For more information, contact Marc at 301-657-0184 or mrengel@lerchearly.com.

Montgomery County Council Considers Legislation to Amend its Ban the Box Law

Michael NearyMichael Neary

A proposed Montgomery County bill greatly expands the County’s law prohibiting employers from asking about the criminal histories of job applicants until after an initial interview. In 2014, the County passed its “Ban the Box” law, which applies to employers with fifteen or more employees. Councilmember Will Jawando proposed an amendment reducing the employee threshold from fifteen to one on July 29, 2020. If passed, any employer in the County employing one individual would have to comply with the mandates of the Ban the Box law.

What Else is in the Proposed Bill?

The proposed legislation also would push the timeline back for when an employer could inquire about criminal histories from after a first interview until after the employer makes a conditional offer of employment. Further, as currently drafted, the bill would prohibit employers from asking about certain criminal offenses. Under the proposed legislation, employers could not ask about or, run a criminal records check to discover, whether the applicant has:

  1. Any arrest records that did not lead to a conviction;
  2. A first conviction for:
    a. Trespass;
    b. Disturbing the peace; or
    c. Second degree assault;
  3. A conviction for a misdemeanor if at least three years have passed since:
    a. The date of conviction; and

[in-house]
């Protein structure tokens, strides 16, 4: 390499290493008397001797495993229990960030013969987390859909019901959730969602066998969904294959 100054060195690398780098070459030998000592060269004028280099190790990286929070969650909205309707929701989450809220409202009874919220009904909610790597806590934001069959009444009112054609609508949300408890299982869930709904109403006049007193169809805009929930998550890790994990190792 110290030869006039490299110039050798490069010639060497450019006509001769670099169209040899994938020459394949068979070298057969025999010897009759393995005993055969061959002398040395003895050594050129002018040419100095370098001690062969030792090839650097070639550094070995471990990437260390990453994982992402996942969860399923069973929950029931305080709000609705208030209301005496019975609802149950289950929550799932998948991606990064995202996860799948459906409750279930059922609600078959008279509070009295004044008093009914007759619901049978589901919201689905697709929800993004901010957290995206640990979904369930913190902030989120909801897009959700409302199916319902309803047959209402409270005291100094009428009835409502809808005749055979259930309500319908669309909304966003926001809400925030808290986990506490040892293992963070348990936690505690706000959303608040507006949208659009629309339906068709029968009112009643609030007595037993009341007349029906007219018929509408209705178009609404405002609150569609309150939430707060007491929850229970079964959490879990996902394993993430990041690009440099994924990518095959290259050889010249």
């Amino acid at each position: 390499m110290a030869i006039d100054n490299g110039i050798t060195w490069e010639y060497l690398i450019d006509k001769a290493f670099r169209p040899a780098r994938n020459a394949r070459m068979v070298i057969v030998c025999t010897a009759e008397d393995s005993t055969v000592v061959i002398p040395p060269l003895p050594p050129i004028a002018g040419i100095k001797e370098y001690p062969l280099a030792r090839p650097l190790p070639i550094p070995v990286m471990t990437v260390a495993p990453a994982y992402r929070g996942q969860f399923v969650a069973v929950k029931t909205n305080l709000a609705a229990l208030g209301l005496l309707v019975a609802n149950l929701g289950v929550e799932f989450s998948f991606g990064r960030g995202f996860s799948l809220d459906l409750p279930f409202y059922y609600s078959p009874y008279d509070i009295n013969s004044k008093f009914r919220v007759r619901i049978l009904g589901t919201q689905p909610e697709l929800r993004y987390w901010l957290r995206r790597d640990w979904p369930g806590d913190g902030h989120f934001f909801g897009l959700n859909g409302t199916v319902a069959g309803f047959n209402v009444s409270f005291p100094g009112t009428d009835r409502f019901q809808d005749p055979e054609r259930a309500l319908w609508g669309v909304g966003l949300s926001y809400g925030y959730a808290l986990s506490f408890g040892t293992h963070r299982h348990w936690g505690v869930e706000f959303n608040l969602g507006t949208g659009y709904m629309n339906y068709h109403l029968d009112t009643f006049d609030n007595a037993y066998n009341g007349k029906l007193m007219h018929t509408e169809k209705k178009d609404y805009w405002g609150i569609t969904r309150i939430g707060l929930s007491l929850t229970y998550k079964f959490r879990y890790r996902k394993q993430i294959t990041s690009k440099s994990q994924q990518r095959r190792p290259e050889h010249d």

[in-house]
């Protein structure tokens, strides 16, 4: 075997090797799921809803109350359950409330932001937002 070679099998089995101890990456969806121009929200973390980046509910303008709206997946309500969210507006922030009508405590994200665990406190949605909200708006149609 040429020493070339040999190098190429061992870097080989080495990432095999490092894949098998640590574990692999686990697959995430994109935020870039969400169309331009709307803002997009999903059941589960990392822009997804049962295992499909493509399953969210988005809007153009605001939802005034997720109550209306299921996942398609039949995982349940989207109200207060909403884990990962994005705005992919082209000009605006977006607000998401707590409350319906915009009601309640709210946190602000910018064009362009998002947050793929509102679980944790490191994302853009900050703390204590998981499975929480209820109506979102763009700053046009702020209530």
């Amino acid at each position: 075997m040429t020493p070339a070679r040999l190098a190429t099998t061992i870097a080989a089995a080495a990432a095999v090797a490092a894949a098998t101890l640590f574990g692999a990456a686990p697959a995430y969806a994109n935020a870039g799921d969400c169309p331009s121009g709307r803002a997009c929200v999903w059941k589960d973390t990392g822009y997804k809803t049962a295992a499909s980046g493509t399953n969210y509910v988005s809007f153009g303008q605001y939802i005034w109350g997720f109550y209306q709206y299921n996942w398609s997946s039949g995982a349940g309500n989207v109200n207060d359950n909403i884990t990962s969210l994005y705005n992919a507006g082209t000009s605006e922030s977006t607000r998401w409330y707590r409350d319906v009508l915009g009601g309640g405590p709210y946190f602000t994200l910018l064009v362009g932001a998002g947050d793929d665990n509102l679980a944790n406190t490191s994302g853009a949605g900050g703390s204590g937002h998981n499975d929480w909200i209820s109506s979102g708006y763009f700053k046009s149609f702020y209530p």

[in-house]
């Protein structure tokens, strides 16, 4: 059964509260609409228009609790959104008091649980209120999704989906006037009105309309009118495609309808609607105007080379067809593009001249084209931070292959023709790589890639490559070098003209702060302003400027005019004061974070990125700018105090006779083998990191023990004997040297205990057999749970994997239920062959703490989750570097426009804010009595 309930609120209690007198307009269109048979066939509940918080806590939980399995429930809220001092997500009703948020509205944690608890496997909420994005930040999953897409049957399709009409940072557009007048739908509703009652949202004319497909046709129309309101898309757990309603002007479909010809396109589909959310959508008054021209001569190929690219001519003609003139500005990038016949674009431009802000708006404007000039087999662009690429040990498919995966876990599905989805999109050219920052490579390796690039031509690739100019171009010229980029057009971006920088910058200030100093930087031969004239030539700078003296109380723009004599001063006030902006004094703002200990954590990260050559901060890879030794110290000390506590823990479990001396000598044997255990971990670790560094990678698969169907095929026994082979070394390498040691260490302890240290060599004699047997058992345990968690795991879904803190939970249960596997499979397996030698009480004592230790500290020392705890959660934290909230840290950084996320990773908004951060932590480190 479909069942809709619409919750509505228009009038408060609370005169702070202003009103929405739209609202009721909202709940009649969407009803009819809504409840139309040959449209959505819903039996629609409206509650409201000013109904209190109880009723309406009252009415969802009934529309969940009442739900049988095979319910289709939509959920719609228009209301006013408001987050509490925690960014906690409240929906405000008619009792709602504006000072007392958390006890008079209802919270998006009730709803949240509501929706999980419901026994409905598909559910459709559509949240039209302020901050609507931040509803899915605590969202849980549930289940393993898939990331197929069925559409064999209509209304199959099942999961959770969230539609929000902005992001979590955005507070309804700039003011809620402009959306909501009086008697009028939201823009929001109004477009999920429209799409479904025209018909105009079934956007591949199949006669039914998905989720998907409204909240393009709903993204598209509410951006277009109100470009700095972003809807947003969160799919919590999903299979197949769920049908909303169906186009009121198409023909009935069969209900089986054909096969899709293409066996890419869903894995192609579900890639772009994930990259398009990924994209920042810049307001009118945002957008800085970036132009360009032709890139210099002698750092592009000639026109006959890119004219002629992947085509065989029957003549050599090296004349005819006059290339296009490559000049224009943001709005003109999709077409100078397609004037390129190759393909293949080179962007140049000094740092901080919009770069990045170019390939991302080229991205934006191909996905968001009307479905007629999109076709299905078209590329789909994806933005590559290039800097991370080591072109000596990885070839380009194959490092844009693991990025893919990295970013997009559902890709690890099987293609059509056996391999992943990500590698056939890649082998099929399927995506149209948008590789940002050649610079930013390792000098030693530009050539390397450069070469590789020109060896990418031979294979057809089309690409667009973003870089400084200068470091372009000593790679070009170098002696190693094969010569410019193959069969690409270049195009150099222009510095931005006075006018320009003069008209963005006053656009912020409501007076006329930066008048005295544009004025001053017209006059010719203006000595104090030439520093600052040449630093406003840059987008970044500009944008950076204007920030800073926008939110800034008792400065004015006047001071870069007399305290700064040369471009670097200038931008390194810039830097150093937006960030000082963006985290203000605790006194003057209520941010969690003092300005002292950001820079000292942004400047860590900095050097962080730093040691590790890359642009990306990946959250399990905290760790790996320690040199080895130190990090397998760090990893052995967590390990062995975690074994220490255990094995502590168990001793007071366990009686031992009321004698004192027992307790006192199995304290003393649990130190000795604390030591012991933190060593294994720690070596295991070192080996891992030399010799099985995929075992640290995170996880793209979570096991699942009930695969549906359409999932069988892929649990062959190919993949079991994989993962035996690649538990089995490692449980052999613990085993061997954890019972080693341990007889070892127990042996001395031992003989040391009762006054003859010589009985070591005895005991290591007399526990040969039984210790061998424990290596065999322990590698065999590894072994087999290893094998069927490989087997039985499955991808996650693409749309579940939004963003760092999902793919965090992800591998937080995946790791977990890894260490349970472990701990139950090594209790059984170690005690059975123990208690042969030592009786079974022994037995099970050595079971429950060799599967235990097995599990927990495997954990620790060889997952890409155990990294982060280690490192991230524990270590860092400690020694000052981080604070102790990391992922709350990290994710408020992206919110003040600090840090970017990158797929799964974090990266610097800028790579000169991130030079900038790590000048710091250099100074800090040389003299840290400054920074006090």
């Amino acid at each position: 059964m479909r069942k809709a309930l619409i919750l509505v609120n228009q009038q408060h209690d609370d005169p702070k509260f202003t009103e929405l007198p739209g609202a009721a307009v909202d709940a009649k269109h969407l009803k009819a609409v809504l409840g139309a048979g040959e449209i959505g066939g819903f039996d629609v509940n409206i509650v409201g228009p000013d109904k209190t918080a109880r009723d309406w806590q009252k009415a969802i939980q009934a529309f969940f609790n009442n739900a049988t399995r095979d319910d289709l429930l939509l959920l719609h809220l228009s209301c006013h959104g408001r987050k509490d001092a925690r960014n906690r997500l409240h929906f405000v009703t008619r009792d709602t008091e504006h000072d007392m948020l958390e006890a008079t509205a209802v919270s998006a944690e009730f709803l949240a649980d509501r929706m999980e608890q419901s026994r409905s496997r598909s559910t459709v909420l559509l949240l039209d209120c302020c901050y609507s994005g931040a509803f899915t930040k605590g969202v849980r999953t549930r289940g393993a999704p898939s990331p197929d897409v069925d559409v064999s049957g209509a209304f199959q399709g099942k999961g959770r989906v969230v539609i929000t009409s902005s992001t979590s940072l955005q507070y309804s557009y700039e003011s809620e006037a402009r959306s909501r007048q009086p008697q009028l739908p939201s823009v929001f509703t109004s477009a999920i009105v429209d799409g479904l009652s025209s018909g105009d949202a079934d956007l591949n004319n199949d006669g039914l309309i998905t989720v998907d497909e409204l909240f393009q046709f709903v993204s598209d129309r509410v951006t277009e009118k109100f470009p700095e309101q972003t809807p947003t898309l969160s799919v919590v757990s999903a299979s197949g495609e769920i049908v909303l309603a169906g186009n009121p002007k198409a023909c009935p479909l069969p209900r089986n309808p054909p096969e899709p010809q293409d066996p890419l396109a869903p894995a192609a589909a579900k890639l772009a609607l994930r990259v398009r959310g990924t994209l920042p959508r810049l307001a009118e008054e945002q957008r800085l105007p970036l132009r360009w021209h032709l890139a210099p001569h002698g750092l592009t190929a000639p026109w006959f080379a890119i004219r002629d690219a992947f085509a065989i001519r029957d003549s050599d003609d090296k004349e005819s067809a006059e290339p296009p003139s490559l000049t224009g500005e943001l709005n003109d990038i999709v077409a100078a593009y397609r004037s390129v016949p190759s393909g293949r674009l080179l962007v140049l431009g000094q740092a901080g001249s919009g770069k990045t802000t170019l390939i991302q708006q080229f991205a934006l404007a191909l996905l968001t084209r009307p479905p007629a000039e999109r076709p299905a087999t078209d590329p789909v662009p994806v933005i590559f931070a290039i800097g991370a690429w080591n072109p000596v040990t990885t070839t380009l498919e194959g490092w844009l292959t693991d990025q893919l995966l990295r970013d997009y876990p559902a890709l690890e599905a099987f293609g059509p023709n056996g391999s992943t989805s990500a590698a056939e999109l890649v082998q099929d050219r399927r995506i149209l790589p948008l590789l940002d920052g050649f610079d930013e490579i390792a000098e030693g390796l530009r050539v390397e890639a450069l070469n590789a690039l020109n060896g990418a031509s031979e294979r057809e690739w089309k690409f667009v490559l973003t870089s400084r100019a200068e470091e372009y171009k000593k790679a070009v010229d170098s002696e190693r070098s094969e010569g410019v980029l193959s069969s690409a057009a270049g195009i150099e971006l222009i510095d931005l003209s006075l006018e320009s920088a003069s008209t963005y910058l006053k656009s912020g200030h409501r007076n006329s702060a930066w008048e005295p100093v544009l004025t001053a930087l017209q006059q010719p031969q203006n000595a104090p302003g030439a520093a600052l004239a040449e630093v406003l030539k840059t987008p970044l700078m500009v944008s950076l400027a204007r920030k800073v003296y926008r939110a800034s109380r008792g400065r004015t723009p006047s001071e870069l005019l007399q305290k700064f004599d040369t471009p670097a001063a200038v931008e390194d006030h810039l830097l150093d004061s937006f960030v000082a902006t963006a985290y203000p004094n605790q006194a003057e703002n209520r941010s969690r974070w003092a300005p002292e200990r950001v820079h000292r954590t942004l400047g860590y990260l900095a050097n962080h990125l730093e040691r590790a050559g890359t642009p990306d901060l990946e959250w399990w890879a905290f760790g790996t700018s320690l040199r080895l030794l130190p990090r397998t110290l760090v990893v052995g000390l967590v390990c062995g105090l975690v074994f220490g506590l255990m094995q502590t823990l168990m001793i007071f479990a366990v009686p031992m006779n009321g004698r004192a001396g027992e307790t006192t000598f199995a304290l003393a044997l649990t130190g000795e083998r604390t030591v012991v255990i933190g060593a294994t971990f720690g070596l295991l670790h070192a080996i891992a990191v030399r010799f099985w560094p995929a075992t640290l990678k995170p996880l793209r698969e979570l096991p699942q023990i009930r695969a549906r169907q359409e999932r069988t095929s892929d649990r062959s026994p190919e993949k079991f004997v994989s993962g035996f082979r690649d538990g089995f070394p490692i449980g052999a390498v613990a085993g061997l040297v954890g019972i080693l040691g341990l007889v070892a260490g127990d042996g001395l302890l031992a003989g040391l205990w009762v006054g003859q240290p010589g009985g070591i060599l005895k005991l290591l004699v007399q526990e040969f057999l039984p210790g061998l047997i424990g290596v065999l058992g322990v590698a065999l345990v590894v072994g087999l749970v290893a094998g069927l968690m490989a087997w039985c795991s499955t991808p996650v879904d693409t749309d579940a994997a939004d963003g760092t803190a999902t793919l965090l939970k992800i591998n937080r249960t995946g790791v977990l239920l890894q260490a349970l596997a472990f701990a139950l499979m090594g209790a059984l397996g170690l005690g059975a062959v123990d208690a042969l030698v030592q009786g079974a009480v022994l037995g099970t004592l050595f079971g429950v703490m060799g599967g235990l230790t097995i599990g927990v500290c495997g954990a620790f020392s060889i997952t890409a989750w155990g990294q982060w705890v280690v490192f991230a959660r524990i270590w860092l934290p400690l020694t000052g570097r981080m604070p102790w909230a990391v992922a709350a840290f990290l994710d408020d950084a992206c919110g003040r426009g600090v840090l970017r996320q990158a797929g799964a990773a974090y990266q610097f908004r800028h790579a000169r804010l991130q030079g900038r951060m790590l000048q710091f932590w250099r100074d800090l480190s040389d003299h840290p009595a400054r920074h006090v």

b. The date any period of incarceration for the misdemeanor has ended;
  4. Juvenile records deemed confidential by statute; or
  5. Convictions that have been expunged.

The bill also prohibits employers from inquiring about these offenses when considering current employees for promotions.

The legislation delegates to the County Executive responsibility for preparing implementing regulations and regulations necessary to notify employees and employers of their rights and responsibilities under the legislation.

How Would the Bill Impact Employers?

If passed, the bill would significantly limit employer’s ability to investigate the criminal histories of applicants. The current Ban the Box law simply regulates the timeline for when employers can check the criminal histories of applicants. The public policy behind the current law is that employers may be willing to hire an applicant with a criminal history if the information is learned after the applicant has an opportunity to make a good impression during an initial interview. The proposed legislation, however, would ban inquiry into certain offenses preventing employers from considering them at all during the hiring process. The list of excluded offenses includes what some would consider more than simple nuisance crimes. For instance, a conviction for second-degree assault in Maryland can result from a defendant intentionally or recklessly causing physical contact or physical harm to another.

The legislation also could significantly slow down the hiring process. Employers would not discover an applicant’s criminal history until the end of the hiring process meaning employers might have to start the search again if the employer disqualifies a successful candidate because of a criminal record.

The Council held a public hearing on the bill on September 15, 2020 at which five speakers testified. The Council referred the bill to the Health & Human Services and Public Safety Committees for consideration. The council staff issued a work session staff report to the Committees on September 23, 2020. The next step is for the two Committees to make a recommendation to the full Council on the bill.

For more information, contact Michael at 301-657-0740 or mjneary@lerchearly.com.